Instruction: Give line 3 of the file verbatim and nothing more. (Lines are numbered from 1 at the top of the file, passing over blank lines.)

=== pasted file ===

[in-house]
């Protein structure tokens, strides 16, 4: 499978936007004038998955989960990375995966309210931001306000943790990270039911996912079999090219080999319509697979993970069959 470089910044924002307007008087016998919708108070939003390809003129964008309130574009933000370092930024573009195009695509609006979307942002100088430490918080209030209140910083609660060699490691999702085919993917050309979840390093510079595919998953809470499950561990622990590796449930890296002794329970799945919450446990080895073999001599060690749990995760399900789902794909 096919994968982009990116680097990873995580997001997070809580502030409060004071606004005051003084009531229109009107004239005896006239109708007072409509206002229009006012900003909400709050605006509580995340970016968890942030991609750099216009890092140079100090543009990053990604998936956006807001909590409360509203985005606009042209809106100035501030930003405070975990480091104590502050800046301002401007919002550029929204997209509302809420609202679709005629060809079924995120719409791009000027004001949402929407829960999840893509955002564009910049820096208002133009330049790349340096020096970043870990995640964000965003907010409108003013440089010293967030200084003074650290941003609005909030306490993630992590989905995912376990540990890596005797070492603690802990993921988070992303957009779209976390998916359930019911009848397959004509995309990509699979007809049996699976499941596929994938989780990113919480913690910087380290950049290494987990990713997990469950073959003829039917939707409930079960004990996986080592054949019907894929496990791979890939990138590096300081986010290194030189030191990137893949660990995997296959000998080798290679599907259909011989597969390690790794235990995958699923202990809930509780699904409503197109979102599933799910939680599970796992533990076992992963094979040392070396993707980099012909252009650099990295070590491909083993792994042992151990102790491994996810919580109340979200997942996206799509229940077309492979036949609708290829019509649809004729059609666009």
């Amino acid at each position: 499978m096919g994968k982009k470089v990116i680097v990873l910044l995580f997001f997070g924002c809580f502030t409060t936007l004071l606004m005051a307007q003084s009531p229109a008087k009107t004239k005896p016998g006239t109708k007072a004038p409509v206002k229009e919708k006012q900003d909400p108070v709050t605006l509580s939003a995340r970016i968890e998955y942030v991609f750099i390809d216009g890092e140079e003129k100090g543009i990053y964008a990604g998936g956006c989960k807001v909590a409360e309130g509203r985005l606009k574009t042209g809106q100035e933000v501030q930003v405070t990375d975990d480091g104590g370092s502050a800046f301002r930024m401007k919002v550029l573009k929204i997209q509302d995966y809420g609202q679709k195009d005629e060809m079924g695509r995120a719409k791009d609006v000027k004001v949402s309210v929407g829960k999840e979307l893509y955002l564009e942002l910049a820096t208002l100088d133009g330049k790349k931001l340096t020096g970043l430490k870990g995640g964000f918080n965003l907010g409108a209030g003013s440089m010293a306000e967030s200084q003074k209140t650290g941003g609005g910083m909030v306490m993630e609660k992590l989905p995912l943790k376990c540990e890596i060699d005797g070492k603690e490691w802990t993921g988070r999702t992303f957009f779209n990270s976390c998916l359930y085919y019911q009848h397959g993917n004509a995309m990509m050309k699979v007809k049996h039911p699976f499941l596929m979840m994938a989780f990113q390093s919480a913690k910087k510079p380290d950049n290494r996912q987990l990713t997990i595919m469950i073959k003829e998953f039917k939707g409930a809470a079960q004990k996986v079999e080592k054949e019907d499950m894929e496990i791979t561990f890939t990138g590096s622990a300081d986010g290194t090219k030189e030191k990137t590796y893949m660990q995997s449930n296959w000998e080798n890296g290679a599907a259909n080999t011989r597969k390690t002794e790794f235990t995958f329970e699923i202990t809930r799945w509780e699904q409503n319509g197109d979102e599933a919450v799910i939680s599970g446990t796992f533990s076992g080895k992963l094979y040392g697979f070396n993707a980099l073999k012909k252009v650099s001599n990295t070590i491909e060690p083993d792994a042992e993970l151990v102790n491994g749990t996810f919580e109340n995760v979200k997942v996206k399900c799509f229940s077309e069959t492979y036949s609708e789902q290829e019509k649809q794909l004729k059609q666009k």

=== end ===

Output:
């Amino acid at each position: 499978m096919g994968k982009k470089v990116i680097v990873l910044l995580f997001f997070g924002c809580f502030t409060t936007l004071l606004m005051a307007q003084s009531p229109a008087k009107t004239k005896p016998g006239t109708k007072a004038p409509v206002k229009e919708k006012q900003d909400p108070v709050t605006l509580s939003a995340r970016i968890e998955y942030v991609f750099i390809d216009g890092e140079e003129k100090g543009i990053y964008a990604g998936g956006c989960k807001v909590a409360e309130g509203r985005l606009k574009t042209g809106q100035e933000v501030q930003v405070t990375d975990d480091g104590g370092s502050a800046f301002r930024m401007k919002v550029l573009k929204i997209q509302d995966y809420g609202q679709k195009d005629e060809m079924g695509r995120a719409k791009d609006v000027k004001v949402s309210v929407g829960k999840e979307l893509y955002l564009e942002l910049a820096t208002l100088d133009g330049k790349k931001l340096t020096g970043l430490k870990g995640g964000f918080n965003l907010g409108a209030g003013s440089m010293a306000e967030s200084q003074k209140t650290g941003g609005g910083m909030v306490m993630e609660k992590l989905p995912l943790k376990c540990e890596i060699d005797g070492k603690e490691w802990t993921g988070r999702t992303f957009f779209n990270s976390c998916l359930y085919y019911q009848h397959g993917n004509a995309m990509m050309k699979v007809k049996h039911p699976f499941l596929m979840m994938a989780f990113q390093s919480a913690k910087k510079p380290d950049n290494r996912q987990l990713t997990i595919m469950i073959k003829e998953f039917k939707g409930a809470a079960q004990k996986v079999e080592k054949e019907d499950m894929e496990i791979t561990f890939t990138g590096s622990a300081d986010g290194t090219k030189e030191k990137t590796y893949m660990q995997s449930n296959w000998e080798n890296g290679a599907a259909n080999t011989r597969k390690t002794e790794f235990t995958f329970e699923i202990t809930r799945w509780e699904q409503n319509g197109d979102e599933a919450v799910i939680s599970g446990t796992f533990s076992g080895k992963l094979y040392g697979f070396n993707a980099l073999k012909k252009v650099s001599n990295t070590i491909e060690p083993d792994a042992e993970l151990v102790n491994g749990t996810f919580e109340n995760v979200k997942v996206k399900c799509f229940s077309e069959t492979y036949s609708e789902q290829e019509k649809q794909l004729k059609q666009k």